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ORIGINAL ARTICLE
Year : 2020  |  Volume : 6  |  Issue : 4  |  Page : 490-499

Theoretical characteristics of tibetan medicine


1 School of Traditional Chinese Medicine; Institute of National Medicine, Beijing University of Chinese Medicine, Beijing, China
2 Center for Healthy Minds, University of Wisconsin-Madison, Madison, WI, USA
3 University of Tibetan Medicine, Lhasa, China
4 School of Traditional Chinese Medicine, Beijing University of Chinese Medicine, Beijing, China
5 School of Traditional Chinese Medicine, Beijing University of Chinese Medicine, Beijing; University of Tibetan Medicine, Lhasa, China

Correspondence Address:
Prof Li-Li Wu
School of Traditional Chinese Medicine, Beijing University of Chinese Medicine, Beijing; Institute of National Medicine, Beijing University of Chinese Medicine, Beijing
China
Prof. Tong-Hua Liu
School of Traditional Chinese Medicine, Beijing University of Chinese Medicine, Beijing; University of Tibetan Medicine, Lhasa
China
Prof. Xiao-Qiao Ren
School of Traditional Chinese Medicine, Beijing University of Chinese Medicine, Beijing; Institute of National Medicine, Beijing University of Chinese Medicine, Beijing
China
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Source of Support: None, Conflict of Interest: None


DOI: 10.4103/wjtcm.wjtcm_65_20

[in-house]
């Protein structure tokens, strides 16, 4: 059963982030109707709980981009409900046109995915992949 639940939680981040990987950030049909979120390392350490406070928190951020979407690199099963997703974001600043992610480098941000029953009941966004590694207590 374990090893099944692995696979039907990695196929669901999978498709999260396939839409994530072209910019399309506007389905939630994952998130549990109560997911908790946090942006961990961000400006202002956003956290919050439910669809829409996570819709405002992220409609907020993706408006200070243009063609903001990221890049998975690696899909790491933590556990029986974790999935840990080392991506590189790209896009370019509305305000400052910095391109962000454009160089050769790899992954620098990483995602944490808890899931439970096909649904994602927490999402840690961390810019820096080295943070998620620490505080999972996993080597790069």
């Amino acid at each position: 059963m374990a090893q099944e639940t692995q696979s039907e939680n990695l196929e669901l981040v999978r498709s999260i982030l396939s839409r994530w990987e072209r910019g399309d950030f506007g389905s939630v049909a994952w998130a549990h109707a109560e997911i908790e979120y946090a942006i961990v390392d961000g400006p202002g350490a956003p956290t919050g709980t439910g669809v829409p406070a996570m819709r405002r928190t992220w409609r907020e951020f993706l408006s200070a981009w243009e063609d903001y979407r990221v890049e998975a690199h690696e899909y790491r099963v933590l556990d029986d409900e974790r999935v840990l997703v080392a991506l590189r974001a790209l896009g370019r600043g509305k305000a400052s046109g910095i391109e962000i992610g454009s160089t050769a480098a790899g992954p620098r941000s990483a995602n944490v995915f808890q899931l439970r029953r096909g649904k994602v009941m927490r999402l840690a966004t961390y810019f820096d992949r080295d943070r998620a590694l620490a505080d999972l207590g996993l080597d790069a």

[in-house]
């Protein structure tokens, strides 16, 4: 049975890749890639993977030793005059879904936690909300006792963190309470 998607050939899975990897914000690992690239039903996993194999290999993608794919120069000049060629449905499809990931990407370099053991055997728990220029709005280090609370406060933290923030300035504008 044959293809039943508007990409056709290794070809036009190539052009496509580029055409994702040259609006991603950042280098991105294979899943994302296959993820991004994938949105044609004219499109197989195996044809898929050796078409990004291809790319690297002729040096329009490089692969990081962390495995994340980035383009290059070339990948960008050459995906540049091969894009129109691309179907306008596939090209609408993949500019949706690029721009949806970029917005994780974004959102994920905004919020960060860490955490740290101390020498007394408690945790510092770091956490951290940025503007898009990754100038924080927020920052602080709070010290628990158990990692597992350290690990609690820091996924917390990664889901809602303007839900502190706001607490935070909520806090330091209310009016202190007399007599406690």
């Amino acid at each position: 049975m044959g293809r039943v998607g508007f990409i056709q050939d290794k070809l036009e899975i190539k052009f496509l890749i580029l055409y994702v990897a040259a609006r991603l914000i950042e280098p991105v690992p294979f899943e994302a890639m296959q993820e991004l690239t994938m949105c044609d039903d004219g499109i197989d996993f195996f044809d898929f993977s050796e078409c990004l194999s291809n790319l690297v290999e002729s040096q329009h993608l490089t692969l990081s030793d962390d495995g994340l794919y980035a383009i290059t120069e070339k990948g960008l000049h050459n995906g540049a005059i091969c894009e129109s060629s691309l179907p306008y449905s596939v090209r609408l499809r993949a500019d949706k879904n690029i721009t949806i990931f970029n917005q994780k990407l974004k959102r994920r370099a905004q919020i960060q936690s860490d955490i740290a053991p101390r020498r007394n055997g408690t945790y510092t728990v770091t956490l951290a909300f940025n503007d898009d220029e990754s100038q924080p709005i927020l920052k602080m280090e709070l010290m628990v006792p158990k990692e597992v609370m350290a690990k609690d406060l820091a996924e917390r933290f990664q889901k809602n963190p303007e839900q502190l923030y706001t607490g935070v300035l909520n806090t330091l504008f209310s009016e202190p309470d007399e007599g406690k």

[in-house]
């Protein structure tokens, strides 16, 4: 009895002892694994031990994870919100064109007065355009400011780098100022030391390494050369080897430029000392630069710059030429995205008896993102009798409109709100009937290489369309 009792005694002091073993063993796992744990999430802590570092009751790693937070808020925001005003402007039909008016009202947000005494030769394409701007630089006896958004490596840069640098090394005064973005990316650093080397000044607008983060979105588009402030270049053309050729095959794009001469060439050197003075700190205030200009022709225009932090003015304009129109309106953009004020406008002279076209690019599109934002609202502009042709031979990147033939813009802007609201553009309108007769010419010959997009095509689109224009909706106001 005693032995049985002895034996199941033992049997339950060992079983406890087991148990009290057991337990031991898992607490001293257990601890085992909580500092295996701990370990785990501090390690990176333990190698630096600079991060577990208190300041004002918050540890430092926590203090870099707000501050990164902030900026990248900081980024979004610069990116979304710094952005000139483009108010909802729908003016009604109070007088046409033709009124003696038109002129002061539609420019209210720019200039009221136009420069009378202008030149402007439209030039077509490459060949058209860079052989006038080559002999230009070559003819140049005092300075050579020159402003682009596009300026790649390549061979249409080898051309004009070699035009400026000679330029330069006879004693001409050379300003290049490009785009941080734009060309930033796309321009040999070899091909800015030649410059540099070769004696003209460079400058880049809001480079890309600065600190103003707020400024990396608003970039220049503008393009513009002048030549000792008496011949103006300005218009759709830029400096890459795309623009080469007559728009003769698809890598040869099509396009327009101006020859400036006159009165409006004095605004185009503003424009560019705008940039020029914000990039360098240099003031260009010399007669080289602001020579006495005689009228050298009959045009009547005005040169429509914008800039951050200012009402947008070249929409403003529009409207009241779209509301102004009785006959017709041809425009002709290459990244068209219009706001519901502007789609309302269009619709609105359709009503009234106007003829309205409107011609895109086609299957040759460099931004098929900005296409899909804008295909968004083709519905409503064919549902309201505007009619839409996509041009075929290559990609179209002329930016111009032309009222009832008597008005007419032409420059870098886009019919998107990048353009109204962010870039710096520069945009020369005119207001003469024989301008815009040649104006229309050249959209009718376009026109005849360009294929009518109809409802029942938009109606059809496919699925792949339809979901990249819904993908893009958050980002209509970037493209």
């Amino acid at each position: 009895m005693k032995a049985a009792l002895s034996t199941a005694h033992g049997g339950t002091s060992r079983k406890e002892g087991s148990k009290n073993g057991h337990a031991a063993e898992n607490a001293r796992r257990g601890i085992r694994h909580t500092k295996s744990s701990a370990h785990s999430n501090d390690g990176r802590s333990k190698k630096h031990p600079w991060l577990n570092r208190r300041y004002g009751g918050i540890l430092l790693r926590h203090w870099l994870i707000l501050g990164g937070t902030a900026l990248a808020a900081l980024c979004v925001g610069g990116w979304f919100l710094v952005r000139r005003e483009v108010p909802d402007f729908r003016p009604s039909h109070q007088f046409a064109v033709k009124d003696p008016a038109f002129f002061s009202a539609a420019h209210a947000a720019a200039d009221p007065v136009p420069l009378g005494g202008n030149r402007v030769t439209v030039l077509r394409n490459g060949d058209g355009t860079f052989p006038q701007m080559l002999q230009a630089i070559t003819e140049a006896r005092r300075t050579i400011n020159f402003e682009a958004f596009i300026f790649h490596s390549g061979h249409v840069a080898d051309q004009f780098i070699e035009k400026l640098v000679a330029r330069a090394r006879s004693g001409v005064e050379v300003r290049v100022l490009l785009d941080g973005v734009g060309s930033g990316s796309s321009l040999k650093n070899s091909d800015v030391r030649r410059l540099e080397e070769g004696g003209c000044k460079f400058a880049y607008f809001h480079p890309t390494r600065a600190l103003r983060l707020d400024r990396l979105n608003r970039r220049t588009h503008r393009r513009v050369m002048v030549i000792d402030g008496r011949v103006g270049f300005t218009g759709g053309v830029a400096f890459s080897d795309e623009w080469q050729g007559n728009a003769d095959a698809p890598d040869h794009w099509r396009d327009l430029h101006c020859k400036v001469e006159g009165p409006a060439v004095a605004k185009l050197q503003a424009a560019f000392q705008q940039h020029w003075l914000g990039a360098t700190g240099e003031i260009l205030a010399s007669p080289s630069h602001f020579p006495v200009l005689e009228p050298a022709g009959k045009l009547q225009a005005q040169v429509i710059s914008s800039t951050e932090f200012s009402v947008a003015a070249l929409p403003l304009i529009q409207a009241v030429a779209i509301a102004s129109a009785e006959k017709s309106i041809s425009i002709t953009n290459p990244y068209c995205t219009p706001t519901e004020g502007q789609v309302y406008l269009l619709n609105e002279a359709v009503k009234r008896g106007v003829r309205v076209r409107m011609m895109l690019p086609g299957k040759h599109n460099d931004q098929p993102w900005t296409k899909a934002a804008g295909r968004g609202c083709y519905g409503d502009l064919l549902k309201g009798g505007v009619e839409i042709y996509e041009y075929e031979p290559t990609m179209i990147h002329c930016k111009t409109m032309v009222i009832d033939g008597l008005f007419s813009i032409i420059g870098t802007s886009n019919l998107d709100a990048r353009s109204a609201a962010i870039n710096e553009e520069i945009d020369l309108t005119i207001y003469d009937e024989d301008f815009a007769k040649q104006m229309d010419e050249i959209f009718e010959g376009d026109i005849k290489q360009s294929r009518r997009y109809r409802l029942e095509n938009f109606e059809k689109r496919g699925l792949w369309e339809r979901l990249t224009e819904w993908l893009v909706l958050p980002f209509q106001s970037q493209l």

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Similar to traditional Chinese medicine (TCM), Tibetan medicine emphasizes the concepts of holism, balance, and etiology. With the individual as the nexus of macro- and micro-ecologies, multi-layered systemic etiologies, inform therapeutic pharmacologies for cultivating network effects to induce the healing response. Tibetan medicine approaches health and healing through perspectives that frame the balance achieved in the internal world as inextricably linked to balance in the external world, and vice versa, that includes expressions of mind and consciousness. The external world refers to the broader context of the natural world as comprised of matter and energy expressed through five elemental dynamics (Chi.Tu, Shui, Huo, Fengand Kong;Tib. Sa, Chu, Mé, rLungand Kha) describing principles of solidity, cohesion, heat, motility, and interactive space, or earth, water, fire, wind and space, respectively. The internal world refers to the local context of the physical mass and biochemical cascades of energy transfers comprising the human body, its behaviors and functions, including cognitive factors, as also expressed through the five elemental dynamics. The external and internal systems merge as a unified whole, where the five elemental dynamics characterize materio-energetic exchanges between the broader and local ecologies of individual body and natural world, as well as social relations, mental affects, and contextual conditions. The interdependence, opposition, restriction and transformation among three physiological systems known as nyépa (Three Causal Factors) - rLung, Tripaand Béken (pronounced lõõng, t ī pa, baekan, respectively)-are used to discuss the balance of the whole. The causal origins of disease are explained through disturbances to these systems as a combination of afflictive mental factors, physiologic imbalances, and disturbing conditions from the natural world, such as environmental toxins, pathogens, and exposures. Of the three causal origins, afflictive mental factors are particularly emphasized as important etiological conditioning influences. Initiation and progression of disease is divided into four stages: baseline stage, initiating stage, developing stage, and maturing stage. Each stage has an explicit therapeutic paradigm for treatment, recovery, and health maintenance demonstrating the distinct theoretical framework for disease treatment in Tibetan medicine as specific to individual body, particular disease etiology, and constitutionally-directed unique compound metabolism pharmacodynamically.


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